When you're young and full of emotions, you're constantly looking for an outlet because you have so many feelings. There were a number of ways we expressed ourselves in the '90s, most of which were very dramatic. The reason for this was simple: we weren't expressing ourselves merely for our own wellbeing. We also needed everyone else to know just how happy, sad, angry, or dead inside we felt. Highly sensitive creatures, we were.
If your childhood was anything like mine, it was a rollercoaster of feeling absolutely elated, full of life, and in love with everything one minute, to hating yourself and everyone around you the next. Your raging hormones were partly to blame. Also, we were young and immature, so why wouldn't it feel like the end of the world when you realized your favorite tie-dye t-shirt was in the wash on picture day? Life was so hard and nobody understood you.
As we get older, we learn to play it cool. We grow a thicker skin and try not to let things bother us; and when they do, we keep it bottled up inside and silently curse the people we don't like in our minds. But when we were kids, we had all sorts of ways of letting it all out.
We took mood rings very seriously in the '90s. It was science. If it was blue-green, it was because you were happy and relaxed. Pink meant you were loving and affectionate. If it was black, like your soul, you felt empty inside. Never mind that mood rings respond to body temperature and don't necessarily reflect your feelings; but whatever. Minor details.
2The CD You Played In The Stereo
If you were having a girls' night, just chillin' out maxin' relaxing all cool, it was "Wannabe" from Spice Girls. If you were in love, it was "All My Life" by K-Ci and JoJo. If you just got your heart broken? "Bye Bye Bye." It felt so good to get angry and sing that song. You'd even do the choreography from the music video.
Sometimes, when the 'rents weren't around, you'd play something inappropriate from Salt-N-Pepa or Ginuwine. Suck it, ma!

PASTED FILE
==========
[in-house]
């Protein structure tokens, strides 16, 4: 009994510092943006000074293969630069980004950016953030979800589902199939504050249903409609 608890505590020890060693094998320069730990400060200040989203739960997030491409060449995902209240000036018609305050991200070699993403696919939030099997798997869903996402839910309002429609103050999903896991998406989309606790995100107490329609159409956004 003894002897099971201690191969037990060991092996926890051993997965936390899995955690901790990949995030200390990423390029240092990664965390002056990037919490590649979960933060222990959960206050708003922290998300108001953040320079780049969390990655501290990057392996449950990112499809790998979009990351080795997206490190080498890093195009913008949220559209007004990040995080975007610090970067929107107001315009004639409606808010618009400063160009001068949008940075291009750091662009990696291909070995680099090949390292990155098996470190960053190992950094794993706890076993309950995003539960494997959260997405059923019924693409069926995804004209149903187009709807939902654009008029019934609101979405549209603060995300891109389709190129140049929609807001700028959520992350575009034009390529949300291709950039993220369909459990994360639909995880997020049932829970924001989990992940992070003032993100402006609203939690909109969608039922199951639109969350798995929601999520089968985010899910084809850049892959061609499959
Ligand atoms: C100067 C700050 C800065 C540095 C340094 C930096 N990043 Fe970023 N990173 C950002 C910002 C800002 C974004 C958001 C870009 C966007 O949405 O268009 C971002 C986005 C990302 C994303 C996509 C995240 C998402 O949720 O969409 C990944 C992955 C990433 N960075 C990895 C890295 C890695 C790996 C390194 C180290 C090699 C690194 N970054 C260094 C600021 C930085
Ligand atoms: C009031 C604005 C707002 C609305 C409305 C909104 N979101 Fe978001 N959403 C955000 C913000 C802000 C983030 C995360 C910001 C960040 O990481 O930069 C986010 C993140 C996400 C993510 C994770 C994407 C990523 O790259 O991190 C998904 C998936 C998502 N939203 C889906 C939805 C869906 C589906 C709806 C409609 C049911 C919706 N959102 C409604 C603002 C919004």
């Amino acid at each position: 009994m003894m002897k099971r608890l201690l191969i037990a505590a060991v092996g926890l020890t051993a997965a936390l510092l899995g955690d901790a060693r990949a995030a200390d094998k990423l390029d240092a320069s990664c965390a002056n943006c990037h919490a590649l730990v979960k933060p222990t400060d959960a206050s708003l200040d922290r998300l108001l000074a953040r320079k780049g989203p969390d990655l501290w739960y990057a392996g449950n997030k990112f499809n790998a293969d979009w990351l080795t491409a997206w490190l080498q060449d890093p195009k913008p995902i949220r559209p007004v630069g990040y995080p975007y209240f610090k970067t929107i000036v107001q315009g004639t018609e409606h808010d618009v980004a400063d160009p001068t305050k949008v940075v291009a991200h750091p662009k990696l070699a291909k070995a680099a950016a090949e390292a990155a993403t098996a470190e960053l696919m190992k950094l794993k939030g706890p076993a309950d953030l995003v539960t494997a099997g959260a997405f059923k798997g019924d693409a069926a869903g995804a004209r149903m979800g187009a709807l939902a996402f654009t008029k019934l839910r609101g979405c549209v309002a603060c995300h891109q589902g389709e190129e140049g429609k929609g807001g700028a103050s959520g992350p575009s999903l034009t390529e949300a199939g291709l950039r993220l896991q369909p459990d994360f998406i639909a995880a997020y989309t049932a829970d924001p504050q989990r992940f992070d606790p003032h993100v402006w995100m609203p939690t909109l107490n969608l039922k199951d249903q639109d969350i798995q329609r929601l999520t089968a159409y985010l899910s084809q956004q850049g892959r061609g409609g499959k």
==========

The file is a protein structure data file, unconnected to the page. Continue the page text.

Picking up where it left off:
And if you didn't know how you felt, you had to change the CD (manually, of course) every few songs, because none of them felt quite right.
3Your AIM Away Statuses
Nothing got the point across like a passive aggressive away status. You'd leave something mysterious like, "Why?" or "Whatever," or one of my personal favorites, "So over it." People would whisper/instant message amongst themselves speculating about the meaning behind it. Your AIM statuses when you were in a good mood were far less dramatic, and therefore, probably less interesting to your AIM friends. They didn't care if you were "feeling fantastic!" They wanted the drama, man!
4The Magazine Clippings You Taped In Your Locker
If you felt like pushing the boundaries a little and seeing how much the principle would let you get away with, you taped cut-outs from the latest Abercrombie catalogue, because nobody was the boss of you. Usually, though, it was more PG clippings of JTT from Tiger Beat or the Backstreet Boys or Sarah Michelle Gellar, because Buffy is life.
5What You Doodled In Your Notebooks During Class
When life was rainbows and butterflies, you'd dot your i's with hearts and doodle your crush's name across your notebook. But when you were in a bad mood? Oh boy, look out. It was sketches of crying faces, dramatic poetry, flames, daggers, and whatever other violent and depressing things you could think of.
6Our Nail Polish
Many girls of the '90s had an impressive collection of Hard Candy nail polish, mostly because we wanted the rings that came on the bottle. Sky Blue and Oh So Pretty Pink were your go-tos for happier days. But only Blackout could accurately express your feelings when nothing was going right in your life.
7The "Keep Out" Sign On Your Bedroom Door
You knew your family was dying to get a peek of your diary, so a decorative (but totally serious) "Keep Out" sign was always firmly taped to the outside of your bedroom door. Sometimes it was covered in pretty hearts and flowers that you hand-drew with your Mr. Sketch scented markers. Other times, it was written in big block letters and filled in with black permanent marker and nothing else. Everyone knew what that meant: Seriously. Don't come in here, or there will be consequences.